Prochlorperazine is a potent phenothiazine antipsychotic, derivative of the piperazine group, now largely used as an antiemetic and to treat vertigo. The effects of this drug is apparent at all levels of the nervous system. It antagonizes postsynaptic dopamine D1 receptor that activates adenylate cyclase and synthesis of cAMP. It also antagonizes D2 receptors which do not activate adenylate cyclase. It also inhinits pre- and post synaptic adrenoreceptors and also acetylcholine, serotonin and histamine receptors. These various pharacodynamic actions combine to produce not only antipsychotic, but also central antiemetic and sedative effects.
Children (not recommended in children <10 kg or <2 years): 10-14 kg: 2.5 mg every 12-24 hours as needed; maximum: 7.5 mg/day 15-18 kg: 2.5 mg every 8-12 hours as needed; maximum: 10 mg/day 19-39 kg: 2.5 mg every 8 hours or 5 mg every 12 hours as needed; maximum: 15 mg/day Adults: 5-10 mg 3-4 times/day; usual maximum:40 mg/day Antipsychotic: Children 2-12 years (not recommended in children <10 kg or <2 years): 2.5 mg 2-3 times/day; increase dosage as needed to maximum daily dose of 20 mg for 2-5 years and 25 mg for 6-12 years Adults: 5-10 mg 3-4 times/day; doses up to 150 mg/day may be required in some patients for treatment of severe disturbances Nonpsychotic anxiety: Adults: Usual dose: 15-20 mg/day in divided doses; do not give doses >20 mg/day or for longer than 12 weeks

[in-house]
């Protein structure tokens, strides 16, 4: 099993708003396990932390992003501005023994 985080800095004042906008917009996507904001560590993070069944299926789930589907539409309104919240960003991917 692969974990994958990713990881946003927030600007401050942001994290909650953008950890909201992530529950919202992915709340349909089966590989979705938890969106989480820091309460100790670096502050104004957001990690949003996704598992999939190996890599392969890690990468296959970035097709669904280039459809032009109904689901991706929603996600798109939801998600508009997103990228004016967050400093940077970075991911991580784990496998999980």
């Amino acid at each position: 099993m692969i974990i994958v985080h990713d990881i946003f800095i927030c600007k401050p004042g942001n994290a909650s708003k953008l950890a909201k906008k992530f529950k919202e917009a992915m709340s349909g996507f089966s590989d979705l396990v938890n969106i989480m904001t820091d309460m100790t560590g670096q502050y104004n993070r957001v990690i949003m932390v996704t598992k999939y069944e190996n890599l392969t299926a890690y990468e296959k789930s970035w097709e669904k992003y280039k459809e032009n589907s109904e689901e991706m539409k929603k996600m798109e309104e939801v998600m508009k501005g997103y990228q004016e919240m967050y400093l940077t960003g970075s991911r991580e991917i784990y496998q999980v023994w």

Elderly: Initial: 2.5-5 mg 1 -2 times/day; increase dose at 4 to 7 day intervals by 2.5-5 mg/day; increase dosing intervals (twice daily, thrice daily, etc) as necessary to control response or side effects; maximum daily dose should probably not exceed 75 mg in elderly; gradual increases (titration) may prevent some side effects or decrease their severity. Prochlorperazine may be administered without regards of meal.